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Health Research, Terrorism Concerns Boost Agencies' Funding
NIH continues as the largest single sponsor of basic and applied research, and will receive 46 percent of federal support for research in 2002. Total federal investment in research will increase 11 percent, or $4.8 billion over FY 2001 -- a total of $48.2 billion.
To counter the threat of terrorism, Congress more than doubled the amount of money for terrorism-related R&D funding from FY 2001 to FY 2002. In 2002, the federal government will spend $1.5 billion on anti-terrorism research, compared to $579 million in FY 2001. Roughly half the FY 2002 monies were from emergency appropriations approved just after the terrorist attacks, and the rest will come from the regular appropriations process. NIH and the Centers for Disease Control and Prevention (CDC) will receive substantial emergency funds for bioterrorism R&D and for improving laboratory facilities.
funds will also boost support for agricultural R&D, which will
receive $1.9 billion -- an increase of 9.4 percent, part of that
to address issues of food safety and to improve security at agriculture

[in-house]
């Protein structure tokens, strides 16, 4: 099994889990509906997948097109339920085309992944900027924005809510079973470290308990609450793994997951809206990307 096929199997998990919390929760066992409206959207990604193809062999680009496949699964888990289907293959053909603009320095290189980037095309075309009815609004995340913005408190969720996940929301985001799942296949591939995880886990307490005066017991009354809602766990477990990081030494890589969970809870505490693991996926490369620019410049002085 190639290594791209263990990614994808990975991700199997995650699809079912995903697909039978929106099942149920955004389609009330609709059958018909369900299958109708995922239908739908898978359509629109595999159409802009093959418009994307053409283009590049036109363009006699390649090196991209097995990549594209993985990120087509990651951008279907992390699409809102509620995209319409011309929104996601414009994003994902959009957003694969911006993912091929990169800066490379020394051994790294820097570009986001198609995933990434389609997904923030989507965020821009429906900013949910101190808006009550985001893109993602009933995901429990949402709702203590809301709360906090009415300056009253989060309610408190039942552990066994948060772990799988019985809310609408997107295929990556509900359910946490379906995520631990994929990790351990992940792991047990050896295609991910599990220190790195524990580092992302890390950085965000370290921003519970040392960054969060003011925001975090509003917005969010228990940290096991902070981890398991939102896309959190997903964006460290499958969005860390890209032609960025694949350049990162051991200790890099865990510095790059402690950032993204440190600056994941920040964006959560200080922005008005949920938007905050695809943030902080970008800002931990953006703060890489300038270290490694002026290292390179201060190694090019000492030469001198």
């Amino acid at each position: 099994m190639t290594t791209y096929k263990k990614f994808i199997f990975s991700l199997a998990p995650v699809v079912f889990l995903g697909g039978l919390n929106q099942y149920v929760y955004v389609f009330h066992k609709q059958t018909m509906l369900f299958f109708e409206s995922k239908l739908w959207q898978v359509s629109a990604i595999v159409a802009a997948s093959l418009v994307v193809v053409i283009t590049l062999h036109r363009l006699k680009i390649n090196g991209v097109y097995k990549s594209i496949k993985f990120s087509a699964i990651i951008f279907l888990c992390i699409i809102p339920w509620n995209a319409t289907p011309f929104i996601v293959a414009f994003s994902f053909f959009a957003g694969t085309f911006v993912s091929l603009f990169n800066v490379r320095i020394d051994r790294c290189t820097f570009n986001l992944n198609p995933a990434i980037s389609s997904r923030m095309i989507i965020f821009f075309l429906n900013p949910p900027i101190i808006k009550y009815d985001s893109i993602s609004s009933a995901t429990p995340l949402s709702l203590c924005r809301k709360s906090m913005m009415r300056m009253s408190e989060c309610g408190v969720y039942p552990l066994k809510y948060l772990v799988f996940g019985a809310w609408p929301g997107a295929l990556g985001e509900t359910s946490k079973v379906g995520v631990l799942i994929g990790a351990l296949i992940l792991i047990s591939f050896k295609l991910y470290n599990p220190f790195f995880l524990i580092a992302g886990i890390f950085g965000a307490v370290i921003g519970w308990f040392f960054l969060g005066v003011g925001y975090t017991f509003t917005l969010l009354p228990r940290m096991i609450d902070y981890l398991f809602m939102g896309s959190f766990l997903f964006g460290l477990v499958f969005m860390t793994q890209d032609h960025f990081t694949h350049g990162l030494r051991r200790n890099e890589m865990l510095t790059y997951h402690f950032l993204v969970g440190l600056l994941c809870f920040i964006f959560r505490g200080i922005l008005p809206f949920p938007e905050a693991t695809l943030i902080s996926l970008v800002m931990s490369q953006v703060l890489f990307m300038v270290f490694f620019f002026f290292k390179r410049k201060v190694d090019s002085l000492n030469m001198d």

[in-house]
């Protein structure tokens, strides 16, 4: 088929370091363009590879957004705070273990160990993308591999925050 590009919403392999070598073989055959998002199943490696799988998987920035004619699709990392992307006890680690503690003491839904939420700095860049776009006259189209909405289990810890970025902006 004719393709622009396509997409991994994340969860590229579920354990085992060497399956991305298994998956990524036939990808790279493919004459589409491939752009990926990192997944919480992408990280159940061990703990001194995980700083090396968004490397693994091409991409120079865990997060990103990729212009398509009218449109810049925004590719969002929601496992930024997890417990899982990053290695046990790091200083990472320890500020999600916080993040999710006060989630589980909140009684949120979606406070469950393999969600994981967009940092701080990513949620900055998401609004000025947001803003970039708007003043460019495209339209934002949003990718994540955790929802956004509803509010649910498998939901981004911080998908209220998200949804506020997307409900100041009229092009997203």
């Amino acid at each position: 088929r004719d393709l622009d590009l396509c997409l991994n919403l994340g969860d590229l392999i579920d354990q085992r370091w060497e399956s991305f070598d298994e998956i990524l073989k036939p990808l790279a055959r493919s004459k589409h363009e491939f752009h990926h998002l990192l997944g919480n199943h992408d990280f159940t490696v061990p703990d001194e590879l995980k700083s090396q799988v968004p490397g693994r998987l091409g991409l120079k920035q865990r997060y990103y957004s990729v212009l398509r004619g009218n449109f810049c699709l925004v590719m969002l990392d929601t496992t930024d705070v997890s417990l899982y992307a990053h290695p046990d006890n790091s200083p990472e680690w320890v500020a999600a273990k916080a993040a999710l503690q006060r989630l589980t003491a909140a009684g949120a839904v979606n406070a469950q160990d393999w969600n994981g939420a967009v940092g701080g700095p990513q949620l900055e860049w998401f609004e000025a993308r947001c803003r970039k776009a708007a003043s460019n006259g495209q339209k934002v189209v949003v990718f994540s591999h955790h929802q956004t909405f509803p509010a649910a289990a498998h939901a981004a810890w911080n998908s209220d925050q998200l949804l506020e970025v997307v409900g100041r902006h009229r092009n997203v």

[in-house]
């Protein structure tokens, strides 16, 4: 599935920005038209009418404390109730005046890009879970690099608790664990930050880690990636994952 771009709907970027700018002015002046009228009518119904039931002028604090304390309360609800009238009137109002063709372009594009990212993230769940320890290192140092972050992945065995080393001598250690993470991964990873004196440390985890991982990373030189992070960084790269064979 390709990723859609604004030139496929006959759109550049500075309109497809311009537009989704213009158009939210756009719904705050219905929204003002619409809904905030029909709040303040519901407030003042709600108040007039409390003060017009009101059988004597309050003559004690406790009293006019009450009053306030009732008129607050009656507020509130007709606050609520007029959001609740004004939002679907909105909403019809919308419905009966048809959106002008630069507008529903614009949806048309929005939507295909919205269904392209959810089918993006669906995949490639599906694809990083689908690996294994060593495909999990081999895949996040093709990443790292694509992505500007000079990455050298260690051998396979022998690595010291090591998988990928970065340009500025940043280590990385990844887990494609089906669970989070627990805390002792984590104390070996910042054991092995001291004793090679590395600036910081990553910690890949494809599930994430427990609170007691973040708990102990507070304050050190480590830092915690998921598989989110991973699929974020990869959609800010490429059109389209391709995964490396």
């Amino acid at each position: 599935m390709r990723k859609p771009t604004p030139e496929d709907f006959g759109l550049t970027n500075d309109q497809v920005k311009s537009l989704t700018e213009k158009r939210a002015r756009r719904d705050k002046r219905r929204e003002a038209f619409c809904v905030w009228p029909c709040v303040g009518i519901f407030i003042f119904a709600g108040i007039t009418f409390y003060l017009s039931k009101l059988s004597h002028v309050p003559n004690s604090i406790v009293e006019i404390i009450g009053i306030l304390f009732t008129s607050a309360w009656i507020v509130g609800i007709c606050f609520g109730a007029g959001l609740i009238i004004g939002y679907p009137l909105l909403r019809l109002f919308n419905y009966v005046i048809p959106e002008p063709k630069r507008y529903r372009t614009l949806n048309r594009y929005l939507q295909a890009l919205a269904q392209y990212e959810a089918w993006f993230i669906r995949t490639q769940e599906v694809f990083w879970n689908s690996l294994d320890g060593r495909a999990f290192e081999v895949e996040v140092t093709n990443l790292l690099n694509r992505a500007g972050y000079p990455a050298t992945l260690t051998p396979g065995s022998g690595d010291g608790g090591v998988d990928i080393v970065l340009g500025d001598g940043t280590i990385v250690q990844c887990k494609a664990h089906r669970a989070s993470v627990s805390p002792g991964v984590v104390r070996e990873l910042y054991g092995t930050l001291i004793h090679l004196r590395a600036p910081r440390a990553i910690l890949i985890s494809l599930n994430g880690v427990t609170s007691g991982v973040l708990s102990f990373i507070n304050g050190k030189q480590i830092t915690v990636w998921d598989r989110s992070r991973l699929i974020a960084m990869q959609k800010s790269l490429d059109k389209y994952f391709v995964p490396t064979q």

laboratories that handle pathogens. Funding for natural resources
and environment R&D will rise 11.2 percent to $2.5 billion,
in part to protect supplies of drinking water; and R&D for transportation
will climb to $1.8 billion, an increase of 6.7 percent due in part
to an infusion of funds for
the Federal Aviation Administration's security R&D.
For the sixth year in a row, non-defense R&D has increased, reaching an all-time high in FY 2002, with a large part of the increase due to continued increases for NIH. Funding for NIH R&D is now nearly as large as that of all the other non-defense agencies combined. While the funding increases for non-NIH agencies is large, the report notes that the FY 2002 appropriation barely brings these agencies back to the funding levels of the early 1990s.
The final bill also shows that Congress remains committed to funding "R&D earmarks," congressionally-designated R&D projects that are not part of an agency's formal spending plan. In 2002, Congress set aside $1.5 billion for R&D earmarks, with the US Department of Agriculture, the DOD and NASA receiving the greatest share.
AAAS began publishing federal budget numbers for R&D in 1976. Every year, the AAAS R&D Budget and Policy Program publishes three major reports that follow and analyze the budget process. More information on the AAAS R&D Budget and Policy Program is available on the AAAS R&D Web site http://www.aaas.org/spp/R&D/.
-- Coimbra Sirica